Back to Health A to Z. Excessive sweating is common and can affect the whole body or just certain areas. Sometimes it gets better with age but there are things you can do and treatments that can help. It's normal to sweat if you get hot or do exercise, but you may be sweating excessively if you're sweating when your body doesn't need to cool down.
Craniofacial Hyperhidrosis: Causes and Treatment Options | My Carpe
Sky Smith has been writing on psychology, electronics, health and fitness since for various online publications. He graduated from the University of Florida with honors in , earning a Bachelor of Science in psychology and statistics with a minor in math. When the nervous system detects the body overheating, it responds by changing breathing and blood flow patterns, causing a person to sweat as a cooling mechanism. Sweat can happen anywhere in the body, but is generally associated with the armpits, hands, feet and face. Research at the Mayo Clinic suggests excessive facial sweating, or facial hyperhidrosis, affects about 2. It can be very uncomfortable, interfering with daily routines and social activities. Excessive facial sweating is said to be primarily dependent upon genetics, according to the website, Excessive Sweating Info.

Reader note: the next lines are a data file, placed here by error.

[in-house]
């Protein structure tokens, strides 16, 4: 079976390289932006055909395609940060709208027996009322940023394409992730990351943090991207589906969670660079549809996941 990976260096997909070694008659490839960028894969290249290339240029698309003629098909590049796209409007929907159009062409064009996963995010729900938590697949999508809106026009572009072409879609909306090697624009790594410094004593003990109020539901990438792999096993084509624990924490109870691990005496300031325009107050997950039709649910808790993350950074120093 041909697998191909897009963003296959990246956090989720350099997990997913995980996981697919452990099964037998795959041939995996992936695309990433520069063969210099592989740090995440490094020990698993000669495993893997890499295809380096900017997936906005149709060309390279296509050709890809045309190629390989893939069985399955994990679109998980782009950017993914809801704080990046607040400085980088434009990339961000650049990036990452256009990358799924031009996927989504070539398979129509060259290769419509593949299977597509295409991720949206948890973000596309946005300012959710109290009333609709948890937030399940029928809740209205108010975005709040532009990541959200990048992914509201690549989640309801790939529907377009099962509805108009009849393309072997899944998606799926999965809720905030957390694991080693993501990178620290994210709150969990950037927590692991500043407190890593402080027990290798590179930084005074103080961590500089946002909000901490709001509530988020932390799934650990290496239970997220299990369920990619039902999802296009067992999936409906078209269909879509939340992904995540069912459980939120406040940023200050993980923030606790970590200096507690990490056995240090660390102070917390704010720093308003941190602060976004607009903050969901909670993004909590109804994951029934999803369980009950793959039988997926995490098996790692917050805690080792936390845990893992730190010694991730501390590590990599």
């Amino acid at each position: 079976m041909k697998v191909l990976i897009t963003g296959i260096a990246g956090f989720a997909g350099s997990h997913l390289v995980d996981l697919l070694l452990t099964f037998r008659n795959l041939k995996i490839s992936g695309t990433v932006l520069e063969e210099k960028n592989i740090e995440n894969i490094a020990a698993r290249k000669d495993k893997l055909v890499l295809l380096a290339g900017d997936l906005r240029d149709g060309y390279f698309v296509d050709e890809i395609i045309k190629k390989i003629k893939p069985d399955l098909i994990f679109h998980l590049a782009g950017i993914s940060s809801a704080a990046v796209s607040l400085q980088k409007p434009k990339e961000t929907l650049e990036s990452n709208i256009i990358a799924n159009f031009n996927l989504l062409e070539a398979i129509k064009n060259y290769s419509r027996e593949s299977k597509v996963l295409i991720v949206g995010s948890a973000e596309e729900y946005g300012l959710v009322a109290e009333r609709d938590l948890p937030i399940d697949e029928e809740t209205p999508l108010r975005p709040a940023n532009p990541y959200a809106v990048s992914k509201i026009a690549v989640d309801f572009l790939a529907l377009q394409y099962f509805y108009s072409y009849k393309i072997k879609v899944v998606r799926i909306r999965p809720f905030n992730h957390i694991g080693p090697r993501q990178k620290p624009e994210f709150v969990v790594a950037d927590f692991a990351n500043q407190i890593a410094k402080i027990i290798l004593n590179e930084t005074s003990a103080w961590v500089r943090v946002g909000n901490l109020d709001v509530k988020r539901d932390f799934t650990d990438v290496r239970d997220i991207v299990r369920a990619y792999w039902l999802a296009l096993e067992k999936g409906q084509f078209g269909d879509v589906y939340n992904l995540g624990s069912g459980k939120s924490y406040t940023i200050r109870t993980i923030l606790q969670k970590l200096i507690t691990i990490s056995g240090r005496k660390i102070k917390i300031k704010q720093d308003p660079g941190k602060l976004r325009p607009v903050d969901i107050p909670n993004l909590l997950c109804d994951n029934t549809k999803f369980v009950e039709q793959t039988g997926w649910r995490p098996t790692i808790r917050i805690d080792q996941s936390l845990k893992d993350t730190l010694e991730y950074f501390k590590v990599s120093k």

Craniofacial Hyperhidrosis: Causes and Treatment Options
If heavy sweating has no underlying medical cause, it's called primary hyperhidrosis. This type occurs when the nerves responsible for triggering your sweat glands become overactive and call for more perspiration even when it's not needed. Primary hyperhidrosis may be at least partially hereditary. If the sweating can be attributed to an underlying medical condition, it's called secondary hyperhidrosis.
The body uses sweat as a form of temperature control, in order to cool itself. Hyperhidrosis is excessive sweating, which means sweating more than normal. People with hyperhidrosis report feelings of social isolation and withdrawal from others in order to avoid touching others. This includes dating, business activities where shaking hands is commonplace and other activities for fear of body odor and damp clothing. Rather, the nerve that controls sweating—the sympathetic nerve—is oversensitive and causes the overproduction of sweat.